Copper skink are New Zealand’s smallest native skink, reaching SVL (snout-vent-lengths) of up to 67mm. Dorsal (upper) surface brown, may be uniform or have scattered light and/or dark flecks. Copper skink often have a bright copper coloured stripe at the edges (usually above the forelimbs), some individuals have a black highlight at the lower margin of the stripe. The ventral (lower) surface is a uniform cream or yellowish green. The throat is paler than the belly and has heavy black spotting; jawline commonly flecked with black and white markings. The tail and hind limbs may have red colouration, particularly on the ventral side. The red colouration in the tail and limbs is accentuated during breeding season. An alternating black and white denticular pattern surrounds the mouth.
Similar in appearance to the ornate skink (Oligosoma ornata): the dorsal surface and tail of copper skink usually lack the large pale blotches seen in ornate skink; dorsolateral lines at the edge of the back have a more broken appearance in ornate skink; copper skink have a denticular pattern around mouth which is absent in ornate skink; ornate skink have a ‘tear-drop’ below each eye, this is absent in copper skink.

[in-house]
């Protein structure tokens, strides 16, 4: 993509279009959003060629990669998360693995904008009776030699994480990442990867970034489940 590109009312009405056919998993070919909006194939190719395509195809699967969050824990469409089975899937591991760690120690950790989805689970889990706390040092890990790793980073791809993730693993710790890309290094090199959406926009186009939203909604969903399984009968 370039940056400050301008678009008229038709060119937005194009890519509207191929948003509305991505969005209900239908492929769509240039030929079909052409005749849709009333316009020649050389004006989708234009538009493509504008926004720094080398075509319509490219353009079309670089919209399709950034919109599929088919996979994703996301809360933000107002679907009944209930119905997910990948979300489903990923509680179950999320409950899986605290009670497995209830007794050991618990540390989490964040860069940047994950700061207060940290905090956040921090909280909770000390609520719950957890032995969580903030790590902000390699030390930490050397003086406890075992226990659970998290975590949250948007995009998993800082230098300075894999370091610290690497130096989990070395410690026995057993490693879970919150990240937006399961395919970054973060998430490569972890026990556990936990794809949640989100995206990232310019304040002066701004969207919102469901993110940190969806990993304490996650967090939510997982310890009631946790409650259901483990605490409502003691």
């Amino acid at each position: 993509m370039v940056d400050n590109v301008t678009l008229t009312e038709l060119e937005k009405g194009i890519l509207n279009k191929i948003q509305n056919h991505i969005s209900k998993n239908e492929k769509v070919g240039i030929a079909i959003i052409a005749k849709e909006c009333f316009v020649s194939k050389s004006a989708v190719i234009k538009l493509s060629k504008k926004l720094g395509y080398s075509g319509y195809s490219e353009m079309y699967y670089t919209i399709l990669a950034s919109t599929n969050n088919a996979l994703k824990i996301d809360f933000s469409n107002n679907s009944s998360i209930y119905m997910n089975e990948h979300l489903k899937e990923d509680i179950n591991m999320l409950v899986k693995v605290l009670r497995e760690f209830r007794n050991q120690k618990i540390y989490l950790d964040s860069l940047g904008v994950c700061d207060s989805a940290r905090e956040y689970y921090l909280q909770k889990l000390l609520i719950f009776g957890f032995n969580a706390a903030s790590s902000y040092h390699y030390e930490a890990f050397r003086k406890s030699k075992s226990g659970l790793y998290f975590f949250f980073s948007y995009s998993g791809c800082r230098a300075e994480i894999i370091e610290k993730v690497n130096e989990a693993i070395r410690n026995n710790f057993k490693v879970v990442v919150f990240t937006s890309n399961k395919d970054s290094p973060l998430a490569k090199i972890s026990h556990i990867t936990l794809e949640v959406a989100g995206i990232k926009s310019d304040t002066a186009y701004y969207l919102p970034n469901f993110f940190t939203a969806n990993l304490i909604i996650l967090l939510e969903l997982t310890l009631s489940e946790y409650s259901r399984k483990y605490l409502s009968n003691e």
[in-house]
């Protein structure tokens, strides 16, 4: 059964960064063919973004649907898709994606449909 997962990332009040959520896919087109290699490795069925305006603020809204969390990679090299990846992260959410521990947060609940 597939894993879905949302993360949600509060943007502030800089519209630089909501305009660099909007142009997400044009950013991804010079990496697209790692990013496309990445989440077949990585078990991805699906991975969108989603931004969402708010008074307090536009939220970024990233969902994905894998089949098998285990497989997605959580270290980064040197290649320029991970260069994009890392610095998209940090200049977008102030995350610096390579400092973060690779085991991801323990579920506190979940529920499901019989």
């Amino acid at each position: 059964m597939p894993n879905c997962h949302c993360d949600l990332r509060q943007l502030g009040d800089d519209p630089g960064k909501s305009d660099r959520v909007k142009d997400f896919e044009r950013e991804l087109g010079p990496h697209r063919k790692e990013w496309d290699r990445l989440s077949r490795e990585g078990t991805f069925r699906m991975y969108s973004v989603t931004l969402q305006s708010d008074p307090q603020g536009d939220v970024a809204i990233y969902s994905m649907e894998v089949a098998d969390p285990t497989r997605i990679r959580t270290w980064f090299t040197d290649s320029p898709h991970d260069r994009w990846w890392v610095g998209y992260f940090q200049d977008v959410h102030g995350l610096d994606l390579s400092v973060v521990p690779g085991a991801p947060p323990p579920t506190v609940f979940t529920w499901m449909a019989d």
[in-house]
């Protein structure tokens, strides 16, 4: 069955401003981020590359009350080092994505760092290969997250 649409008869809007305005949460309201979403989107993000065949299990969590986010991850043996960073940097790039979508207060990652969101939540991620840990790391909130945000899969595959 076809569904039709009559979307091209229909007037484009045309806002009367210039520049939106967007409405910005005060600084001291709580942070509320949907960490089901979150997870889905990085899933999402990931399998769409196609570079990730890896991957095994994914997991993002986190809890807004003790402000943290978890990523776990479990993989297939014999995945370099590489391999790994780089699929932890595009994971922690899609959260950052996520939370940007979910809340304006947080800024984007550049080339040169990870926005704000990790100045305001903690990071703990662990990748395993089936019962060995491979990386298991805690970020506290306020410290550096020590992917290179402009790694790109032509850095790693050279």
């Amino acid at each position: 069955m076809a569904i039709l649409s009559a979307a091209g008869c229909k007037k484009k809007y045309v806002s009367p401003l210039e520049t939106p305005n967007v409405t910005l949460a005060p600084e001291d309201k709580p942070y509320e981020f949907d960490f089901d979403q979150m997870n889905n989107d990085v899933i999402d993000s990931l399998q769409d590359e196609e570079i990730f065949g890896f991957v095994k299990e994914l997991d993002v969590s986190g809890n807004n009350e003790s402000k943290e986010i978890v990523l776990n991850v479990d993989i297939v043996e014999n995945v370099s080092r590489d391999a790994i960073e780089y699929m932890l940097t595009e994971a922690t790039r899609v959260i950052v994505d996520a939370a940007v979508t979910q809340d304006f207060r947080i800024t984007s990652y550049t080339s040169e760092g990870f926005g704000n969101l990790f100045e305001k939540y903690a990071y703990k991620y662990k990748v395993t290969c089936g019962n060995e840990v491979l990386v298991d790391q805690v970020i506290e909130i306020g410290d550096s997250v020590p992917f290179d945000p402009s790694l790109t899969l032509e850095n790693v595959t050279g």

Copper skink are the most commonly sighted native skink and are widespread throughout the North Island.
Ecology and habitat
Copper skink inhabit areas with good ground cover in open and shaded areas of forests. In coastal areas copper skink can be found close to the high tide line. Copper skink are also found in urban areas, most commonly found in compost heaps and rock gardens.
A secretive species which rarely emerge from cover. Copper skink are active in the pre dawn period and throughout the day.
Adults maintain a small solitary home range.
Mating takes place in spring; copper skink are ovoviviparous with females giving birth to 3-7 live offspring in January/February.
Small invertebrates; insects such as beetles, spiders, and mites.
Copper skink have been found to have Salmonella, however, endoparasites are not always pathogenic and it may be possible that only serious infestations cause disease.
DOC classify copper skink as ‘not threatened’, the species appear to have been able to adapt relatively well to habitat change and are able to survive in urban environments. Copper skink inhabit a similar niche to the introduced rainbow skink, therefore, there is the possibility of significant competition between the two species.
DOC have a recovery programme in place for the Oligosoma skink group.
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